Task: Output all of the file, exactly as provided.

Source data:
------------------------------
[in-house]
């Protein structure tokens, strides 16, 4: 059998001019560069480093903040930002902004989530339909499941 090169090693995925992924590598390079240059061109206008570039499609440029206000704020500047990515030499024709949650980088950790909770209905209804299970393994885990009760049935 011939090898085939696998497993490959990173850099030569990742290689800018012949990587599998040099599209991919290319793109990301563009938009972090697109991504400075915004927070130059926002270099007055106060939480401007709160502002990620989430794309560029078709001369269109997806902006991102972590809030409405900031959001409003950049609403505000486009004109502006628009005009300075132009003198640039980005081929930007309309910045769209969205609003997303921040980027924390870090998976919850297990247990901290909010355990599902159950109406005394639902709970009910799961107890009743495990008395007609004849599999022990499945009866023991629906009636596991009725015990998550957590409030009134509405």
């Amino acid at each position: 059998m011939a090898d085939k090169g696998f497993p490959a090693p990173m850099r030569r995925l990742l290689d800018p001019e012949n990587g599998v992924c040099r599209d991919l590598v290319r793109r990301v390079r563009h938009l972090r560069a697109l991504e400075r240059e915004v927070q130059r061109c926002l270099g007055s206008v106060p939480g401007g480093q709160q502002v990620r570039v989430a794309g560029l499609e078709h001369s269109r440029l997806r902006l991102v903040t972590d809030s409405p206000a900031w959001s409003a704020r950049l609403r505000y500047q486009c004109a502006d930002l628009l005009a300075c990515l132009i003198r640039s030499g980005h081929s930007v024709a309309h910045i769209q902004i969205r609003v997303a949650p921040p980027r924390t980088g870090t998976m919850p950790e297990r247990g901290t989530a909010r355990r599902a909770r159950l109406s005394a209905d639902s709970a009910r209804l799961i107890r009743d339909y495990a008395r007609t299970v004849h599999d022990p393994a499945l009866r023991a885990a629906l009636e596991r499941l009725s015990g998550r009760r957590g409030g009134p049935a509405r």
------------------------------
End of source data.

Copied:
[in-house]
């Protein structure tokens, strides 16, 4: 059998001019560069480093903040930002902004989530339909499941 090169090693995925992924590598390079240059061109206008570039499609440029206000704020500047990515030499024709949650980088950790909770209905209804299970393994885990009760049935 011939090898085939696998497993490959990173850099030569990742290689800018012949990587599998040099599209991919290319793109990301563009938009972090697109991504400075915004927070130059926002270099007055106060939480401007709160502002990620989430794309560029078709001369269109997806902006991102972590809030409405900031959001409003950049609403505000486009004109502006628009005009300075132009003198640039980005081929930007309309910045769209969205609003997303921040980027924390870090998976919850297990247990901290909010355990599902159950109406005394639902709970009910799961107890009743495990008395007609004849599999022990499945009866023991629906009636596991009725015990998550957590409030009134509405």
């Amino acid at each position: 059998m011939a090898d085939k090169g696998f497993p490959a090693p990173m850099r030569r995925l990742l290689d800018p001019e012949n990587g599998v992924c040099r599209d991919l590598v290319r793109r990301v390079r563009h938009l972090r560069a697109l991504e400075r240059e915004v927070q130059r061109c926002l270099g007055s206008v106060p939480g401007g480093q709160q502002v990620r570039v989430a794309g560029l499609e078709h001369s269109r440029l997806r902006l991102v903040t972590d809030s409405p206000a900031w959001s409003a704020r950049l609403r505000y500047q486009c004109a502006d930002l628009l005009a300075c990515l132009i003198r640039s030499g980005h081929s930007v024709a309309h910045i769209q902004i969205r609003v997303a949650p921040p980027r924390t980088g870090t998976m919850p950790e297990r247990g901290t989530a909010r355990r599902a909770r159950l109406s005394a209905d639902s709970a009910r209804l799961i107890r009743d339909y495990a008395r007609t299970v004849h599999d022990p393994a499945l009866r023991a885990a629906l009636e596991r499941l009725s015990g998550r009760r957590g409030g009134p049935a509405r």